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Displaying: 1-18 of 18 documents

1. Philosophy Today: Volume > 60 > Issue: 2
Andrew Benjamin The Problem of Authority in Arendt and Aristotle
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The aim of the paper is to examine the limits of Aristotle’s and Arendt’s contributions to a philosophical anthropology. By focusing on the concept of ‘potentiality’—and thus the ‘good life’ as a potentiality awaiting actualization—the limit emerges from the way Aristotle understands ‘life.’ His discussion of slavery is pivotal in this regard.
2. Philosophy Today: Volume > 60 > Issue: 2
Salomon J. Terreblanche Ernst Bloch’s Laboratorium possibilis Salutis: On the Humane Ideal in History
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This article considers Ernst Bloch’s philosophy of hope in terms of its significance for debates in contemporary humanist thought. It is argued that Bloch achieves a commendable balance between, on the one hand, the maintenance of Utopian ideals, and, on the other hand, ethical vigilance towards the vulnerable position of the human individual. Bloch’s Utopian hermeneutics offers a corrective to the limitations and shortcomings of anti-totalitarian humanism. The potential for a constructive dialogue between an interpretation of Bloch’s work and anti-totalitarian authors (such as Emmanuel Levinas and Tzvetan Todorov) is explored. Bloch’s phenomenology of death indicates the extent to which his philosophy remains attentive to the existential experiences of the individual human being. The emotion which characterises the individual subject’s realisation of his / her mortality is characteristically one of melancholy over the incomplete work of life.
3. Philosophy Today: Volume > 60 > Issue: 2
Miguel Vatter Cosmopolitan Political Theology in Cohen and Rosenzweig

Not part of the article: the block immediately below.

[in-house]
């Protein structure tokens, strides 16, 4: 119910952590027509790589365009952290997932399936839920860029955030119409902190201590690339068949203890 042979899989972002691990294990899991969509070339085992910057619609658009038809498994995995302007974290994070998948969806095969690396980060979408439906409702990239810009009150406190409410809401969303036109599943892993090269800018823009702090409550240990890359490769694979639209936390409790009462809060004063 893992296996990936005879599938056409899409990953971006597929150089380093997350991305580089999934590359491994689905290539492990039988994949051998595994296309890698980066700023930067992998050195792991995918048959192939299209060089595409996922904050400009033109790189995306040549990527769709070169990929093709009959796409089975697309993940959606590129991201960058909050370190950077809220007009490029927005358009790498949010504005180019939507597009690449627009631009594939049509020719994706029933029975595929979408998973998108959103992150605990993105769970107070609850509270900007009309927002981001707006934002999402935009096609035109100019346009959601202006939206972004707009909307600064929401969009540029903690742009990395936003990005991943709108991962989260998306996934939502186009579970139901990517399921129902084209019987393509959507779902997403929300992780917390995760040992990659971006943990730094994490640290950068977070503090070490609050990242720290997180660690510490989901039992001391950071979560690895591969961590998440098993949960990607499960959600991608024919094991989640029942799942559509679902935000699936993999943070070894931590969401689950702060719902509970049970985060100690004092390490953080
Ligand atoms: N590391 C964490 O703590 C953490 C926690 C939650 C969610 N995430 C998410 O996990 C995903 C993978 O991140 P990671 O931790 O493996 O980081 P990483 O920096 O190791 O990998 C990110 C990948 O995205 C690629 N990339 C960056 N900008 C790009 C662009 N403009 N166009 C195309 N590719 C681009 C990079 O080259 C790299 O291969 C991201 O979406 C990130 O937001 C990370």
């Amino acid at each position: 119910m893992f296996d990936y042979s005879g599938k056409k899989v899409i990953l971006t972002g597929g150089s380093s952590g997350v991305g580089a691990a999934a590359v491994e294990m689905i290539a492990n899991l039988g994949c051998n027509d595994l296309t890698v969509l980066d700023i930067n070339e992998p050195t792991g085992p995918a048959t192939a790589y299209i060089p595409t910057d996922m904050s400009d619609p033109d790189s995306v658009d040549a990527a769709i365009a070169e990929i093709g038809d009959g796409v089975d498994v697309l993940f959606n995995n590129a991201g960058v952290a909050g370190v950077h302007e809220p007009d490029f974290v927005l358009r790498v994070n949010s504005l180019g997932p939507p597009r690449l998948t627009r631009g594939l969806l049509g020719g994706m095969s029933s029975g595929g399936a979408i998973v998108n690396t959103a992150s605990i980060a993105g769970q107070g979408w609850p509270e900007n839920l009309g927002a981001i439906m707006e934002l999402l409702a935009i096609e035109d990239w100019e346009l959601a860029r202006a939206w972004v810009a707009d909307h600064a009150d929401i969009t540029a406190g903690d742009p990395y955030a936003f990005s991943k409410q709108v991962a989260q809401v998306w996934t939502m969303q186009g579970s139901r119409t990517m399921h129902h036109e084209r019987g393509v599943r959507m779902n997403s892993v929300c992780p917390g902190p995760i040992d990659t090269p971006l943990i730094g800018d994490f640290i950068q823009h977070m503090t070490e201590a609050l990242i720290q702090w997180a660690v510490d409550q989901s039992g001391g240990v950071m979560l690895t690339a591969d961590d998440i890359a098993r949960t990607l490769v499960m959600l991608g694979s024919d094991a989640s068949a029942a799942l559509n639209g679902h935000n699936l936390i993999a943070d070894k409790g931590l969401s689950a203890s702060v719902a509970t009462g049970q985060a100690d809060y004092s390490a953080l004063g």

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This article discusses the relation between Judaism and political theology in the work of Hermann Cohen and Franz Rosenzweig. Both Cohen and Rosenzweig give an interpretation of Judaism that prioritizes the messianic ideal while maintaining the priority of philosophy over religion. With respect to political theology, this article argues that Cohen and Rosenzweig criticize the priority assigned to the national state in modern politics in favour of a politics that is both cosmopolitan and republican, in so far as it makes the internal relation between peoplehood and rule of law central, and detaches the rule of law from sovereignty. In this sense, the messianism of Cohen and Rosenzweig is opposed to Christian conceptions of the messianic recovered in recent contemporary political theory. The article concludes with a discussion of Rosenzweig’s hypothesis concerning how the antagonism between these two forms of messianism are to be reconciled in a new understanding of natural right.
4. Philosophy Today: Volume > 60 > Issue: 2
Sanja Dejanovic Through the Fold: A Jointure of Gilles Deleuze and Jean-Luc Nancy
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In a short paper bearing the title “The Deleuzian Fold of Thought” (1996), Jean-Luc Nancy engages a concept that has a prominent place in contemporary continental philosophy, the fold, so as to accentuate a shared tendency that nevertheless estranges his own thought from Gilles Deleuze’s. This shared tendency deals with the shifting conception of thinking through the fold itself, the unfolding and refolding of the fold, which in its discontinuity has transformed the image of what it means to think. I do not seek to reconcile the two thinkers through the fold, but to demonstrate the way in which their estrangement through the fold is what it means to think and defines the exigency of thought.
5. Philosophy Today: Volume > 60 > Issue: 2
Messay Kebede Action and Forgetting: Bergson's Theory of Memory
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This paper is about the Bergsonian synchronization of the perpetual present or memory with the passing present or the body. It shows how forgetting narrows and focuses consciousness on the needs of action and how motor memory allows the imagining of the useful side of memory. The paper highlights the strength of Bergson’s analysis by respectively confronting classical theories of memory, the highly regarded perspective of the phenomenological school, Deleuze’s interpretation of Bergsonism, and Sartre’s theory of mental imagery.
6. Philosophy Today: Volume > 60 > Issue: 2
Frances Restuccia The Melancholic and Messianic Allure of Venice, or How Best to Access the Inaccessible